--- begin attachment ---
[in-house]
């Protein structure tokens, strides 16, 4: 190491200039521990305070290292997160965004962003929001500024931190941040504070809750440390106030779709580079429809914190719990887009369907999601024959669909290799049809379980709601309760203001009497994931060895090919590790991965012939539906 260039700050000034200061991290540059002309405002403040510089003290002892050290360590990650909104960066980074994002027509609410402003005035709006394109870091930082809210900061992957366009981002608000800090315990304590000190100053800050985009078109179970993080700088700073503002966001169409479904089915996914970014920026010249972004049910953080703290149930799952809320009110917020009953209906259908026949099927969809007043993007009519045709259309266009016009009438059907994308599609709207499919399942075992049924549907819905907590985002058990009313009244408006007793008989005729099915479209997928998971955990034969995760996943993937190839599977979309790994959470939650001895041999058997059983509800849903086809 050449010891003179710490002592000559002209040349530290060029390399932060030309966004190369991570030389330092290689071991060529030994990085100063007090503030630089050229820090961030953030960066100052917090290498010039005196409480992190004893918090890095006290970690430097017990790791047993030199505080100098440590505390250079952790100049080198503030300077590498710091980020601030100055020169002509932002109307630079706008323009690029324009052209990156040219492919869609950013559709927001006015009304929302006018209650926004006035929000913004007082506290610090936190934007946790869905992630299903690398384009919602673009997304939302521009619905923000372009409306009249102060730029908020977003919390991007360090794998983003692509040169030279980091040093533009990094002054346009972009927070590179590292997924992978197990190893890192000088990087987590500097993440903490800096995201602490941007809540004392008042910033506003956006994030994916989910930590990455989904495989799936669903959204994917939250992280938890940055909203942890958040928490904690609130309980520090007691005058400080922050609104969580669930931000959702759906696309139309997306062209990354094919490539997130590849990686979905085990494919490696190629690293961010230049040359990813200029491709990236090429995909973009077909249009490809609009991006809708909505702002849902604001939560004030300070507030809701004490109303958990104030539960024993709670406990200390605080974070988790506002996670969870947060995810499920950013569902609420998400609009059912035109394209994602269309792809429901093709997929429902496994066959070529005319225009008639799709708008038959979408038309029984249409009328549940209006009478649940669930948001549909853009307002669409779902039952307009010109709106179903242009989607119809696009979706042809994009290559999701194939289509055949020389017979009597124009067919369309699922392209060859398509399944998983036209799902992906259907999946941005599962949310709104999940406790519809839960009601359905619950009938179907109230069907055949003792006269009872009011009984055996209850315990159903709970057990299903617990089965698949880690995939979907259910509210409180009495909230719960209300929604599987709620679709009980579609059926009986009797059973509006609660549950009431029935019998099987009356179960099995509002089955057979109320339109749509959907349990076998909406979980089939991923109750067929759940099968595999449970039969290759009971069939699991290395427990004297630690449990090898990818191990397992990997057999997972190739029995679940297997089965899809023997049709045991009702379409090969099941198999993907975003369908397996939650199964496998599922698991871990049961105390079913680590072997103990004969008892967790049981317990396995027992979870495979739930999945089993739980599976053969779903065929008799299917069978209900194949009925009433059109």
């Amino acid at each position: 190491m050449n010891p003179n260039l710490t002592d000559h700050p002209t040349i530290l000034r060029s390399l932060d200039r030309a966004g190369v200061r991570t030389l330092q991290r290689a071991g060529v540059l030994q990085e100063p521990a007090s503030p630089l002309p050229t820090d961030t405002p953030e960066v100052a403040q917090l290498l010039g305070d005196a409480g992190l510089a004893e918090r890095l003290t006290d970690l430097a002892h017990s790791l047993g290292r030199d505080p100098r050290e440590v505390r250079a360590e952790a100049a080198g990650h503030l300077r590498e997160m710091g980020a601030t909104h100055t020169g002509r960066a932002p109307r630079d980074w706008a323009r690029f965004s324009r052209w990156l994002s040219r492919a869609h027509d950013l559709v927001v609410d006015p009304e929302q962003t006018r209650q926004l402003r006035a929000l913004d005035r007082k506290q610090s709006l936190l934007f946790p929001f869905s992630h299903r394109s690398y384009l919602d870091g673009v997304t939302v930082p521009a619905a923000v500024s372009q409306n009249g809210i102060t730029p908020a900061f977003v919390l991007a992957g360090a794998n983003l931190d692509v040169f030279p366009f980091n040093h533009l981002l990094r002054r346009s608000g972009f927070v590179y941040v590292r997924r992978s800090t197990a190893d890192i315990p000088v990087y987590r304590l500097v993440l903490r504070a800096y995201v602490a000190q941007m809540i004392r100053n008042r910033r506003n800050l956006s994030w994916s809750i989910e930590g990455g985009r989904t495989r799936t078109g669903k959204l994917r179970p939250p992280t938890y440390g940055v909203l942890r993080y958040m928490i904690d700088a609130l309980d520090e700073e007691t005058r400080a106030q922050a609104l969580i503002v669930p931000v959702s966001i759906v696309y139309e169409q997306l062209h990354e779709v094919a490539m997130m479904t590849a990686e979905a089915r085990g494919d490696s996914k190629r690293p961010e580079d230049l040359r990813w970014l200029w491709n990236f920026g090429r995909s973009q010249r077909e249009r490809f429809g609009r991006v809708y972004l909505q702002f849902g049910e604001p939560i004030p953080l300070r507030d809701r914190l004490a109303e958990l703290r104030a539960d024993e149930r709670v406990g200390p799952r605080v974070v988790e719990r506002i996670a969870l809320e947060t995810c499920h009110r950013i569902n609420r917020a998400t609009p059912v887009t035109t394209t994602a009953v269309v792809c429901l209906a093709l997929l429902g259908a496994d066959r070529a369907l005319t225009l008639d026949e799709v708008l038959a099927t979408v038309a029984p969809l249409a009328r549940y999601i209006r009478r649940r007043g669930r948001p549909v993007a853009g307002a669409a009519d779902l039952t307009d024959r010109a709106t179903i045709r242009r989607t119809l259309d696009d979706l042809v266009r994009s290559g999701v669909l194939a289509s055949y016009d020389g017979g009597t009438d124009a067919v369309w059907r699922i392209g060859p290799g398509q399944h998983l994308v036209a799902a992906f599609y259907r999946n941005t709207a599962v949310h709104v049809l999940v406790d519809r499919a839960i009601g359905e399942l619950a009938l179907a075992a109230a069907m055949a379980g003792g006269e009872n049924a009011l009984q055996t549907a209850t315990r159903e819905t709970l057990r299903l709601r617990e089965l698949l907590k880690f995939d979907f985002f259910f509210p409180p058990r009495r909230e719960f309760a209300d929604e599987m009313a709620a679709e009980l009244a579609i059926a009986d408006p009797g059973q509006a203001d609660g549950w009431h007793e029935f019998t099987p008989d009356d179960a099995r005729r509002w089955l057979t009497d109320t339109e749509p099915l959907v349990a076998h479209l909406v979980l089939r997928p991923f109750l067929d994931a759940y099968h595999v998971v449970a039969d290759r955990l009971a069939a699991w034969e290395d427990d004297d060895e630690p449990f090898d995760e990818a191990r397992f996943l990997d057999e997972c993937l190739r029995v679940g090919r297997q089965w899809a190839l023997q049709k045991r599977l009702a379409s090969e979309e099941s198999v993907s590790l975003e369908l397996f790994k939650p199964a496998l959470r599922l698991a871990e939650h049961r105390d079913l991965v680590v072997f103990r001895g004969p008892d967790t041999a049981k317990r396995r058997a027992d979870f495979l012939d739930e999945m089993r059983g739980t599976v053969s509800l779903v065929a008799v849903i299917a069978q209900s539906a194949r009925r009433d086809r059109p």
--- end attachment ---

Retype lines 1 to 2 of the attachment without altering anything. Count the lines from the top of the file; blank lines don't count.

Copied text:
[in-house]
């Protein structure tokens, strides 16, 4: 190491200039521990305070290292997160965004962003929001500024931190941040504070809750440390106030779709580079429809914190719990887009369907999601024959669909290799049809379980709601309760203001009497994931060895090919590790991965012939539906 260039700050000034200061991290540059002309405002403040510089003290002892050290360590990650909104960066980074994002027509609410402003005035709006394109870091930082809210900061992957366009981002608000800090315990304590000190100053800050985009078109179970993080700088700073503002966001169409479904089915996914970014920026010249972004049910953080703290149930799952809320009110917020009953209906259908026949099927969809007043993007009519045709259309266009016009009438059907994308599609709207499919399942075992049924549907819905907590985002058990009313009244408006007793008989005729099915479209997928998971955990034969995760996943993937190839599977979309790994959470939650001895041999058997059983509800849903086809 050449010891003179710490002592000559002209040349530290060029390399932060030309966004190369991570030389330092290689071991060529030994990085100063007090503030630089050229820090961030953030960066100052917090290498010039005196409480992190004893918090890095006290970690430097017990790791047993030199505080100098440590505390250079952790100049080198503030300077590498710091980020601030100055020169002509932002109307630079706008323009690029324009052209990156040219492919869609950013559709927001006015009304929302006018209650926004006035929000913004007082506290610090936190934007946790869905992630299903690398384009919602673009997304939302521009619905923000372009409306009249102060730029908020977003919390991007360090794998983003692509040169030279980091040093533009990094002054346009972009927070590179590292997924992978197990190893890192000088990087987590500097993440903490800096995201602490941007809540004392008042910033506003956006994030994916989910930590990455989904495989799936669903959204994917939250992280938890940055909203942890958040928490904690609130309980520090007691005058400080922050609104969580669930931000959702759906696309139309997306062209990354094919490539997130590849990686979905085990494919490696190629690293961010230049040359990813200029491709990236090429995909973009077909249009490809609009991006809708909505702002849902604001939560004030300070507030809701004490109303958990104030539960024993709670406990200390605080974070988790506002996670969870947060995810499920950013569902609420998400609009059912035109394209994602269309792809429901093709997929429902496994066959070529005319225009008639799709708008038959979408038309029984249409009328549940209006009478649940669930948001549909853009307002669409779902039952307009010109709106179903242009989607119809696009979706042809994009290559999701194939289509055949020389017979009597124009067919369309699922392209060859398509399944998983036209799902992906259907999946941005599962949310709104999940406790519809839960009601359905619950009938179907109230069907055949003792006269009872009011009984055996209850315990159903709970057990299903617990089965698949880690995939979907259910509210409180009495909230719960209300929604599987709620679709009980579609059926009986009797059973509006609660549950009431029935019998099987009356179960099995509002089955057979109320339109749509959907349990076998909406979980089939991923109750067929759940099968595999449970039969290759009971069939699991290395427990004297630690449990090898990818191990397992990997057999997972190739029995679940297997089965899809023997049709045991009702379409090969099941198999993907975003369908397996939650199964496998599922698991871990049961105390079913680590072997103990004969008892967790049981317990396995027992979870495979739930999945089993739980599976053969779903065929008799299917069978209900194949009925009433059109």